Relatives of former South African president Nelson Mandela gathered at his home Tuesday as the ailing icon remained in critical condition.
South African media reports say Mandela's children called the meeting to discuss important family matters - presumably related to his failing health. Various relatives were seen arriving around mid-day at the home in Qunu, in Eastern Cape province.
The presidency said earlier that Mandela's condition was "unchanged" and that doctors are doing their best "to ensure his recovery, well-being and comfort."
The anti-apartheid leader was hospitalized in Pretoria more than two weeks ago for a lung infection.
On Tuesday, residents in the city of Soweto talked about their wishes for the ailing Nobel Peace laureate.
"My message will be simple: a speedy recovery. Because we as a nation and his family we need him more than we did in the past," said Isaac Mabena.
"He has been an inspiration to most of us and may the good Lord have mercy upon him and make him well. But if it is time for him to let go and leave us now, so be it," said Mpho Marotola.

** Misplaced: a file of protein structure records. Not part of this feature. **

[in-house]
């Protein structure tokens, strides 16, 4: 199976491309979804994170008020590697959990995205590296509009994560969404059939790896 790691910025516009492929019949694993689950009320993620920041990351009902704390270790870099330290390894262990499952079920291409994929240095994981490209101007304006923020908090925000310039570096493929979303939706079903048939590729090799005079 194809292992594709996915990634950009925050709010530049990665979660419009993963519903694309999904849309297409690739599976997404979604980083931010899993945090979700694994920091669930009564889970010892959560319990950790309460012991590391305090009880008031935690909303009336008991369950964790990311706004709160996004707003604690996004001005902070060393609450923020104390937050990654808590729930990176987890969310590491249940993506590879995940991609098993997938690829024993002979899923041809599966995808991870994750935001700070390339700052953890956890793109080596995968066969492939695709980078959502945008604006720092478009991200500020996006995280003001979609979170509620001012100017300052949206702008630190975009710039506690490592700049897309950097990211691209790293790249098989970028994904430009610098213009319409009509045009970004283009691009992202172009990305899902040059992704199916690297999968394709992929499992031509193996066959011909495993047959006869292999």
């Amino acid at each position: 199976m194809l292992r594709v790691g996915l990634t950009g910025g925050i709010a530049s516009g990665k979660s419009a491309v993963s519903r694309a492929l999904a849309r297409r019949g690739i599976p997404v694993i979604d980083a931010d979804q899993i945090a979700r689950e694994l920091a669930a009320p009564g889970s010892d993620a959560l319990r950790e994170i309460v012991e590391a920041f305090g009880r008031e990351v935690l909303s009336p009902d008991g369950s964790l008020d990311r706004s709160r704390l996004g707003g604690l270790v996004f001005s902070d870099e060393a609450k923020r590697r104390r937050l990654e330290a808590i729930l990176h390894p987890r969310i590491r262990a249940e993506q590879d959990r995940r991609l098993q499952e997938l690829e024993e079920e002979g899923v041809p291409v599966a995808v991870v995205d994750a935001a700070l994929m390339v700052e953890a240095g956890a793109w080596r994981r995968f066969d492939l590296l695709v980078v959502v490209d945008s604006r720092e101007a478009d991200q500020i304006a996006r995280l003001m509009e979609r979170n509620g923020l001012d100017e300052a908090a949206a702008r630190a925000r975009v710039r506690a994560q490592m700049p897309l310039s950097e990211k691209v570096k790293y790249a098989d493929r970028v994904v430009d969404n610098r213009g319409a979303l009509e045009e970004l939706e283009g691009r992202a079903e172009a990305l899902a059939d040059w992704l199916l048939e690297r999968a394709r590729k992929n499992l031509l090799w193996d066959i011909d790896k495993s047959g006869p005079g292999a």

Officials and family members said last week that Mandela appeared to be improving, but the reports turned grim on Saturday, when the government said his condition was critical.
South Africa's minister of international relations said Tuesday that U.S. President Barack Obama will not meet with Mr. Mandela during his upcoming visit to South Africa.
A White House spokesman would not speculate Monday about how Mr. Mandela's health might impact Obama's visit. Jay Carney said only that Obama "continues to look forward to the trip" and said the U.S. president sees Mandela as one of his heroes.
Mandela family members continued to visit him in the hospital Monday.
Mandela's daughter, Makaziwe, told CNN Monday the family is taking each day as it comes and is enjoying as much time as they can with him. She said she believes her father is at peace.